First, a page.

“Well,” said Jasper, in the clumsily placating way she knew was meant as love, “I suppose you’ll put a stop to that.”

At once, feeling her advantage, she said, “Don’t forget you’ve been living soft for four years. You’re not going to find it easy after that.”

“Don’t call me soft,” he said, and kicked her on the ankle. Not hard, but enough.

This time she went ahead of him and opened a door she felt must be to the kitchen. Light fell on desolation. Worse, danger: she was looking at electric cables ripped out of the wall and dangling, raw-ended. The cooker was pulled out and lying on the floor. The broken windows had admitted rainwater, which lay in
puddles everywhere. There was a dead bird on the floor. It stank. Alice began to cry from pure rage. “The bastards,” she cursed. “The filthy stinking fascist bastards.”

They already knew that the Council, to prevent squatters, had sent in the workmen to make the place uninhabitable. “They didn’t even make those wires safe. They didn’t even …” Suddenly alive with energy, she whirled about, opening doors. Two lavatories on this floor, the bowls filled with cement.

She cursed steadily, the tears streaming. “The filthy shitty swine, the shitty fucking fascist swine …” She was full of the energy of hate. Incredulous with it, for she had never been able to believe, in some corner of her, that anybody, particularly not a member of the working class, could obey an order to destroy a house. In that corner of her brain that was perpetually incredulous began the monologue that Jasper never heard, for he would not have authorised it: But they are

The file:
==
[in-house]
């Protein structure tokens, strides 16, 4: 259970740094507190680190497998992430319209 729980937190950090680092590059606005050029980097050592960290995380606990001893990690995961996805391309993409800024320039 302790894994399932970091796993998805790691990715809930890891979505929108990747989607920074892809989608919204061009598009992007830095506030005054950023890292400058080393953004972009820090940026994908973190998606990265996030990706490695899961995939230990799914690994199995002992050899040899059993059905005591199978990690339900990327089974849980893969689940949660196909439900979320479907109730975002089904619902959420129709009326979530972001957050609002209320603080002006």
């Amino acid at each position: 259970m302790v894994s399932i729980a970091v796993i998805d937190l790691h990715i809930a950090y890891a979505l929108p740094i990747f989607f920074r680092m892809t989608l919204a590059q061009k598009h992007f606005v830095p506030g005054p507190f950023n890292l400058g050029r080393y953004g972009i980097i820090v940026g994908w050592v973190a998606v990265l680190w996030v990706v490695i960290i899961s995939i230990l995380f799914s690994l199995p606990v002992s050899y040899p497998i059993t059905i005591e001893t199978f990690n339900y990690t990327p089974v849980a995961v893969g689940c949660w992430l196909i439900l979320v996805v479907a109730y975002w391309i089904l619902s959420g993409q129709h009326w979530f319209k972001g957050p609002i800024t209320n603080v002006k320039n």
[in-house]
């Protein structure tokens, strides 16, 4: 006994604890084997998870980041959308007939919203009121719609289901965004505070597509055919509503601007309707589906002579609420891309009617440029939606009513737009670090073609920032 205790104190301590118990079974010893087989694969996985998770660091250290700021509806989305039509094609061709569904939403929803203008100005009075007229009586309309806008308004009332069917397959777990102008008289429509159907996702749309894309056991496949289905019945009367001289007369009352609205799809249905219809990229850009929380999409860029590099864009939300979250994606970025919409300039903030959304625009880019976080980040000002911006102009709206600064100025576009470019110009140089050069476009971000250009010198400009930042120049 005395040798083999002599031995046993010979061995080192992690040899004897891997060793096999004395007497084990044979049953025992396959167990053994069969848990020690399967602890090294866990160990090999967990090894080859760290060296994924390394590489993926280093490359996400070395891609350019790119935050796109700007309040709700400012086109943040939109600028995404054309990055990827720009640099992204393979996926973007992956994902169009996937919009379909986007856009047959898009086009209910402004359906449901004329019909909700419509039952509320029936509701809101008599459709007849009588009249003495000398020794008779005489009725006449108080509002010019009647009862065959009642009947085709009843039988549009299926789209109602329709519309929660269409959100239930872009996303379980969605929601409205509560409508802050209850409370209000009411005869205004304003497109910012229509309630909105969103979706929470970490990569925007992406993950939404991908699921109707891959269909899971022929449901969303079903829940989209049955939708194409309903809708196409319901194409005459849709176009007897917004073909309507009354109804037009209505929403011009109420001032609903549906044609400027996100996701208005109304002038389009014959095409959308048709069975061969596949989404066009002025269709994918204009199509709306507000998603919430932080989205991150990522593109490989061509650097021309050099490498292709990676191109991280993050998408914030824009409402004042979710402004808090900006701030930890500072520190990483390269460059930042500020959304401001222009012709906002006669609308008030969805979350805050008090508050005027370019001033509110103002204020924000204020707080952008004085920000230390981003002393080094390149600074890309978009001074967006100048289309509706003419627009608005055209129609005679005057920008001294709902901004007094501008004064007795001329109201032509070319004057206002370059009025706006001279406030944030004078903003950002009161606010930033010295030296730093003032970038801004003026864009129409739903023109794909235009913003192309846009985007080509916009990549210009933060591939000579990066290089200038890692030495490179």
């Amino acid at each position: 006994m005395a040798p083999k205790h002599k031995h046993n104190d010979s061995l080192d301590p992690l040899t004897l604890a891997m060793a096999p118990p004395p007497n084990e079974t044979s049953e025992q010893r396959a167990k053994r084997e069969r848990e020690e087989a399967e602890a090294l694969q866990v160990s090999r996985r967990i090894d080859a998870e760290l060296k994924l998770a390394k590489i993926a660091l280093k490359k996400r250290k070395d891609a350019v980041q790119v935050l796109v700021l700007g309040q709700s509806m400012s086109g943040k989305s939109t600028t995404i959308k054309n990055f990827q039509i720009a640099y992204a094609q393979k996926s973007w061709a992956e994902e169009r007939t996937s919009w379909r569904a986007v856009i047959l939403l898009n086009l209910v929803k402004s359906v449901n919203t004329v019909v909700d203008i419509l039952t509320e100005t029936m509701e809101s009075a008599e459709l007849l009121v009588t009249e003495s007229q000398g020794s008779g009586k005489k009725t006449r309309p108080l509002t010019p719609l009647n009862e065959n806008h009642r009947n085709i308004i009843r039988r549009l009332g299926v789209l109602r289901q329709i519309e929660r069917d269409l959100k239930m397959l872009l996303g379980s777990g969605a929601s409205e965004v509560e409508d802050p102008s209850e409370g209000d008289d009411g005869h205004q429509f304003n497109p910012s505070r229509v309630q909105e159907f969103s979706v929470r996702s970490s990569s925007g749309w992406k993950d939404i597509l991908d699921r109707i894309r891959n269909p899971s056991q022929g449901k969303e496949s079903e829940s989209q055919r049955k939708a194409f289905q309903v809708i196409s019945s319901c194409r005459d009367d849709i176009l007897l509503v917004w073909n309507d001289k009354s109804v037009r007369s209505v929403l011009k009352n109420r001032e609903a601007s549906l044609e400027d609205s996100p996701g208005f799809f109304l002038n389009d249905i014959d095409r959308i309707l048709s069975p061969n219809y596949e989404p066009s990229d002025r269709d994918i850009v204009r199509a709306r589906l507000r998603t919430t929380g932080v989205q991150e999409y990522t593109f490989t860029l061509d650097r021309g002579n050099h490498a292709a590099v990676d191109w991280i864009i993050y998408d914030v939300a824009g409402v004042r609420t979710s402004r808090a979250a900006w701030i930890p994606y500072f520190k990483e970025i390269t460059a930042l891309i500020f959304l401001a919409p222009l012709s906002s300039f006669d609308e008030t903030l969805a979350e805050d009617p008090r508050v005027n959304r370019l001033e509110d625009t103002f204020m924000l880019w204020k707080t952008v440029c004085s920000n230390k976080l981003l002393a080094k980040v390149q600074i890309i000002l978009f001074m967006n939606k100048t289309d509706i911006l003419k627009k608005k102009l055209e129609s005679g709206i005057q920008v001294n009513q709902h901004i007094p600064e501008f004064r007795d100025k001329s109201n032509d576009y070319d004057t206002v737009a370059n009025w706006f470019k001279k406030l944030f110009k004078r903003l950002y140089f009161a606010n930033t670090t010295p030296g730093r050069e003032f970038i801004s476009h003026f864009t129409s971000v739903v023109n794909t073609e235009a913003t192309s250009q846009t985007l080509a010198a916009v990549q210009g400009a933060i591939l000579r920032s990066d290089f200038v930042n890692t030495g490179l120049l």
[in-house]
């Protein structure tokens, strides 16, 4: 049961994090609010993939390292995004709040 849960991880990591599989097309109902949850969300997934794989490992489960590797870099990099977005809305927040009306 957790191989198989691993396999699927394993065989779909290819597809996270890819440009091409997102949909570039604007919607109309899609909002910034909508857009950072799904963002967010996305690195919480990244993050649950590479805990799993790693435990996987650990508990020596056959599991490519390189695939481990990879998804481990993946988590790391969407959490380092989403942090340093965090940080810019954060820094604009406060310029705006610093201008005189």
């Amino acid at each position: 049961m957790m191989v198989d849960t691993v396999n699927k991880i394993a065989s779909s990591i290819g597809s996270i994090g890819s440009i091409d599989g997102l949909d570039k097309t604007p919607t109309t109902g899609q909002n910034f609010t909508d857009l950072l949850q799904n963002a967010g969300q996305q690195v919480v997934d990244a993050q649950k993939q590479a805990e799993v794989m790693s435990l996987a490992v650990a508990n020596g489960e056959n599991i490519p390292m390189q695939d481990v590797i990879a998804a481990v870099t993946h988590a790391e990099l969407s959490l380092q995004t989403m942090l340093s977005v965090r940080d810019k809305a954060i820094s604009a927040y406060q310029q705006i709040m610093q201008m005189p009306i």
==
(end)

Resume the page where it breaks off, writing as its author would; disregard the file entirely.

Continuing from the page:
, people did this. To stop other people from living. I don’t believe it. Who can they be? What can they be like? I’ve never met anyone who could. Why, it must be people like Len and Bob and Bill,
. They did it. They came in and filled the lavatory bowls with cement and ripped out all the cables and blocked up the gas.

Jasper stood and watched her. He was pleased. This fury of energy had banished
her look
, which he hated, when she seemed, all of her, to be swollen and glistening, as if not merely her face but her whole body filled with tears, which oozed from every pore.

Without referring to him, she ran up the stairs, and he followed slowly, listening to how she banged on doors, and then, hearing nothing, flung them open. On the first-floor landing they stood looking into order, not chaos. Here every room had sleeping bags, one or two, or three. Candles or hurricane lamps. Even chairs with little tables beside them. Books. Newspapers. But no one was in.

The smell on this floor was strong. It came from upstairs. More slowly they went up generously wide stairs, and confronted a stench that made Jasper briefly retch. Alice’s face was stern and proud. She flung open a door onto a scene of plastic buckets, topped with shit. But this room had been deemed sufficiently filled, and the one
next to it had been started. Ten or so red, yellow, and orange buckets stood in a group, waiting.

BOOK: The Good Terrorist
9.22Mb size Format: txt, pdf, ePub